Dismissal of ‘burn Bible’ urging angers Christians


The Christian Federation of Malaysia has expressed “outrage” over the government’s announcement that a threat to burn the Bible is not a crime as it was in defence of Islam.

In a strongly-worded statement, CFM chairperson Eu Hong Seng (below, right) said the move gives a “carte blanche or free rein” to Muslim extremists to continue issuing such threats, either to Christians or followers of any other religion.

Yesterday, Minister in the Prime Minister’s Department Nancy Shukri said in a written reply to Parliament said that Perkasa chief Ibrahim Ali will not be prosecuted for calling on Muslims to “seize” and “burn” the Malay-language Bible.

Nancy (left) said Ibrahim had not “intended to cause religious disharmony” and was only “defending the sanctity of Islam”.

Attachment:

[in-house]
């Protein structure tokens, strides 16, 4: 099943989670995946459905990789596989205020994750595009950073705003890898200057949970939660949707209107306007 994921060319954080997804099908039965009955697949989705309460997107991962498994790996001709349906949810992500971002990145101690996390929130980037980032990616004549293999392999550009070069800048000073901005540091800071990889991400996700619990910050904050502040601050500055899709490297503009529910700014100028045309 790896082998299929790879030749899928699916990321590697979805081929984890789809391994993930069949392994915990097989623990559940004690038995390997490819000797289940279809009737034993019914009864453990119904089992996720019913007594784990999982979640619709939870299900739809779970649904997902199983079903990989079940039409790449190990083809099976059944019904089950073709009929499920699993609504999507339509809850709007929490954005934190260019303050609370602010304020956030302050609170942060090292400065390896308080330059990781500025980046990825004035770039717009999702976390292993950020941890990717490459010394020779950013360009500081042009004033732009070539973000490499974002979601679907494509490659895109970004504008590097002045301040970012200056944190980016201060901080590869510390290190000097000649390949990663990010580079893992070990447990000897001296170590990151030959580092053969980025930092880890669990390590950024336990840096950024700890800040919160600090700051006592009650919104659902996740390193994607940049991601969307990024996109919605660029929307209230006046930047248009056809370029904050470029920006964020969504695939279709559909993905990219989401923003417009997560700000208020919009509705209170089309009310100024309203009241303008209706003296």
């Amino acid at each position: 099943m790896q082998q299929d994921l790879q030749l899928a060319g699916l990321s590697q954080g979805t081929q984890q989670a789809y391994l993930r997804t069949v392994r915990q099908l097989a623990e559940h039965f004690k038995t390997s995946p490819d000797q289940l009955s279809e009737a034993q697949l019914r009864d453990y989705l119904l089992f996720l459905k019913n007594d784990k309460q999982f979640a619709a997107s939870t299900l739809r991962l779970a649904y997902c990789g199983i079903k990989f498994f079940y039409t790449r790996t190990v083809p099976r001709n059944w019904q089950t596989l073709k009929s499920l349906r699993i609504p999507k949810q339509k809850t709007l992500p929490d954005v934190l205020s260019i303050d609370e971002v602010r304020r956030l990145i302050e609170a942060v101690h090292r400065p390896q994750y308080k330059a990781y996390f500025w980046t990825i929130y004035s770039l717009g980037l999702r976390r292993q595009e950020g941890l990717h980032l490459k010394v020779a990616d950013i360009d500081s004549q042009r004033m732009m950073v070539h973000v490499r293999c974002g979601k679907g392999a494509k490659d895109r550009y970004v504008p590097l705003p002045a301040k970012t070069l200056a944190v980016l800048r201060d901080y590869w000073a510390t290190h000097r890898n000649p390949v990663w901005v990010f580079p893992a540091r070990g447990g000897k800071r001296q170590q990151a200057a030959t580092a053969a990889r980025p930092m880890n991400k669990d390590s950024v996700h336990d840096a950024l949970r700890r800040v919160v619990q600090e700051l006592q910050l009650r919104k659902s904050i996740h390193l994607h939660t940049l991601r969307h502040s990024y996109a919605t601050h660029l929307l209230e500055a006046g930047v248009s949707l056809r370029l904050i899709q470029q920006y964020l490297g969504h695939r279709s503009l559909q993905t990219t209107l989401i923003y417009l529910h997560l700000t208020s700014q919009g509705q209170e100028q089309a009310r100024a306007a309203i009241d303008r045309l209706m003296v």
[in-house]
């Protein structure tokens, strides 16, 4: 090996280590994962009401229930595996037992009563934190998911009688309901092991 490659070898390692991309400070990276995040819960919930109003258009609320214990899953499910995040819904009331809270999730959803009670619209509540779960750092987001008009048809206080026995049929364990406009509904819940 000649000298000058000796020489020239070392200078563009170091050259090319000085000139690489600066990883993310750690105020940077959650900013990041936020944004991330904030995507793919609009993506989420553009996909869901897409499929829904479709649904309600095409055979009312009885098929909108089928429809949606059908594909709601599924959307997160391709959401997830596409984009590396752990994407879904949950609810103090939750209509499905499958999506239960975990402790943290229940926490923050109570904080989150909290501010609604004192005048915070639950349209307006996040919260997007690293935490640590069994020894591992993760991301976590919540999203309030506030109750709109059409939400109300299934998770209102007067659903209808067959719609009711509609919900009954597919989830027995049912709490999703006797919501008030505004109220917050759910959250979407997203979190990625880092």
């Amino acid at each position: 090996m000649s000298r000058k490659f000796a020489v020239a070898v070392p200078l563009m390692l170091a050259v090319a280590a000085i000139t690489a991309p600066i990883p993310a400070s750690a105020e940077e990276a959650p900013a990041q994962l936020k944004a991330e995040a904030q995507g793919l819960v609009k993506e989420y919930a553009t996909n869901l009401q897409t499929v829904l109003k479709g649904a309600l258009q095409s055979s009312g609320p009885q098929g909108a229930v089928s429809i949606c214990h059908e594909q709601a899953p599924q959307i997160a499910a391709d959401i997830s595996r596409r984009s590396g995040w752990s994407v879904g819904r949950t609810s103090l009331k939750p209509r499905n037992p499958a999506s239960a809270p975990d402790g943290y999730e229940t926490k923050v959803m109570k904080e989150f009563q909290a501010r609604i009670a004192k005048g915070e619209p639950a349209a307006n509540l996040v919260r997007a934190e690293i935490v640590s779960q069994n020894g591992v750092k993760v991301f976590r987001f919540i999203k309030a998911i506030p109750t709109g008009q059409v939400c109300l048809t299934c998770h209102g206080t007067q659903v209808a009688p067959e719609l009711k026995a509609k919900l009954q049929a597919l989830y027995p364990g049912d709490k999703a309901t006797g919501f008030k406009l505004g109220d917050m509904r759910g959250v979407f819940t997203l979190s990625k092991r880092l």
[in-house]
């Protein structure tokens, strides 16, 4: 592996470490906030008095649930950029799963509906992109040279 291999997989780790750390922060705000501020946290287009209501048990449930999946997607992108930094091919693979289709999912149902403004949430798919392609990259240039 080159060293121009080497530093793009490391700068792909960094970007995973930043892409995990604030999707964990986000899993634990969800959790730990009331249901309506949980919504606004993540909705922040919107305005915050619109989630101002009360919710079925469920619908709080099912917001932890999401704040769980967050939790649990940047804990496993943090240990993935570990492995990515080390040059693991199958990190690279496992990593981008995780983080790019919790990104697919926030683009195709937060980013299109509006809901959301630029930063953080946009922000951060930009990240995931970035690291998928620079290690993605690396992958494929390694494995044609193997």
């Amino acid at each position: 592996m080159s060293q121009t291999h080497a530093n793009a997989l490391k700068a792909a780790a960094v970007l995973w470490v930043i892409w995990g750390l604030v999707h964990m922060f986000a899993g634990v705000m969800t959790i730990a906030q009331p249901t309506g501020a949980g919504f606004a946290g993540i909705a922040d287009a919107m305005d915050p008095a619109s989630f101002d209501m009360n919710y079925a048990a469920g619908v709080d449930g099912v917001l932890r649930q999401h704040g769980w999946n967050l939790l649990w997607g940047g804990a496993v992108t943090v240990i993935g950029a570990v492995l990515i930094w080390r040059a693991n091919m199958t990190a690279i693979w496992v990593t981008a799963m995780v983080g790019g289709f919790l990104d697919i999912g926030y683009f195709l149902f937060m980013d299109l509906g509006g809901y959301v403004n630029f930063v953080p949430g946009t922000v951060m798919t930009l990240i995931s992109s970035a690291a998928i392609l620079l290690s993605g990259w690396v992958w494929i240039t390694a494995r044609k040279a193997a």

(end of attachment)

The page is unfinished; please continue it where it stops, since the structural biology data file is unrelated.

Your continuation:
The minister in charge of law said that this was because Ibrahim was referring to claims that the holy books were distributed to Muslim students at a school in Penang.

Scandalous statement

Meanwhile, Eu said that there should be no excuse for threats or calls for violence against Malaysians or their sacred texts. 

He said that it “is scandalous and irresponsible” on the part of the minister to say that such a threat is “defensive”.

Eu (right) also called on all Malaysians to censure the minister for saying so.

“We strongly protest against the obviously inexcusable position adopted by the government,” he said.

Nancy was earlier criticised for her stand by Global Movement of Moderates Foundation chief executive officer Saifuddin Abdullah and Opposition Leader Anwar Ibrahim.

In separate statements, Saifuddin and Anwar said Islam does not promote the desecration of the holy texts of the other religions.